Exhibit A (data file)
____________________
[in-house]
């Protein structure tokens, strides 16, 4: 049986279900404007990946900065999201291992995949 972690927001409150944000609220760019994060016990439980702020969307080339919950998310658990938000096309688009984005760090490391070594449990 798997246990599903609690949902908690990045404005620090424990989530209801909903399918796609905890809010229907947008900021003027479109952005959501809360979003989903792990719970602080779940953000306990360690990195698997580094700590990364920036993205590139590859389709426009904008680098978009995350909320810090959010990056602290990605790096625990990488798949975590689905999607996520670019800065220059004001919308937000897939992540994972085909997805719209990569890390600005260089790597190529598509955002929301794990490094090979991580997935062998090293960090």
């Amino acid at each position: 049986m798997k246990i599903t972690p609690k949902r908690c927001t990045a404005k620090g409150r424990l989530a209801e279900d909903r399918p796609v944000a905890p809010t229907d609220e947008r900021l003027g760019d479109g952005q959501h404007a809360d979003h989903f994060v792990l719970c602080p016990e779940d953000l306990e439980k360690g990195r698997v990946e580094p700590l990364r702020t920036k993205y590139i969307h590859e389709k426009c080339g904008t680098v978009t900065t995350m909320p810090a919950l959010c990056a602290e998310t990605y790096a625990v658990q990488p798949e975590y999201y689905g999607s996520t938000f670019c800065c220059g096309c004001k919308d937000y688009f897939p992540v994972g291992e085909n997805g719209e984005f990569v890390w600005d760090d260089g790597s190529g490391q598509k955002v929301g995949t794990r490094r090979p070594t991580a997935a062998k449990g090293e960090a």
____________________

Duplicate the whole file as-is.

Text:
[in-house]
């Protein structure tokens, strides 16, 4: 049986279900404007990946900065999201291992995949 972690927001409150944000609220760019994060016990439980702020969307080339919950998310658990938000096309688009984005760090490391070594449990 798997246990599903609690949902908690990045404005620090424990989530209801909903399918796609905890809010229907947008900021003027479109952005959501809360979003989903792990719970602080779940953000306990360690990195698997580094700590990364920036993205590139590859389709426009904008680098978009995350909320810090959010990056602290990605790096625990990488798949975590689905999607996520670019800065220059004001919308937000897939992540994972085909997805719209990569890390600005260089790597190529598509955002929301794990490094090979991580997935062998090293960090």
């Amino acid at each position: 049986m798997k246990i599903t972690p609690k949902r908690c927001t990045a404005k620090g409150r424990l989530a209801e279900d909903r399918p796609v944000a905890p809010t229907d609220e947008r900021l003027g760019d479109g952005q959501h404007a809360d979003h989903f994060v792990l719970c602080p016990e779940d953000l306990e439980k360690g990195r698997v990946e580094p700590l990364r702020t920036k993205y590139i969307h590859e389709k426009c080339g904008t680098v978009t900065t995350m909320p810090a919950l959010c990056a602290e998310t990605y790096a625990v658990q990488p798949e975590y999201y689905g999607s996520t938000f670019c800065c220059g096309c004001k919308d937000y688009f897939p992540v994972g291992e085909n997805g719209e984005f990569v890390w600005d760090d260089g790597s190529g490391q598509k955002v929301g995949t794990r490094r090979p070594t991580a997935a062998k449990g090293e960090a």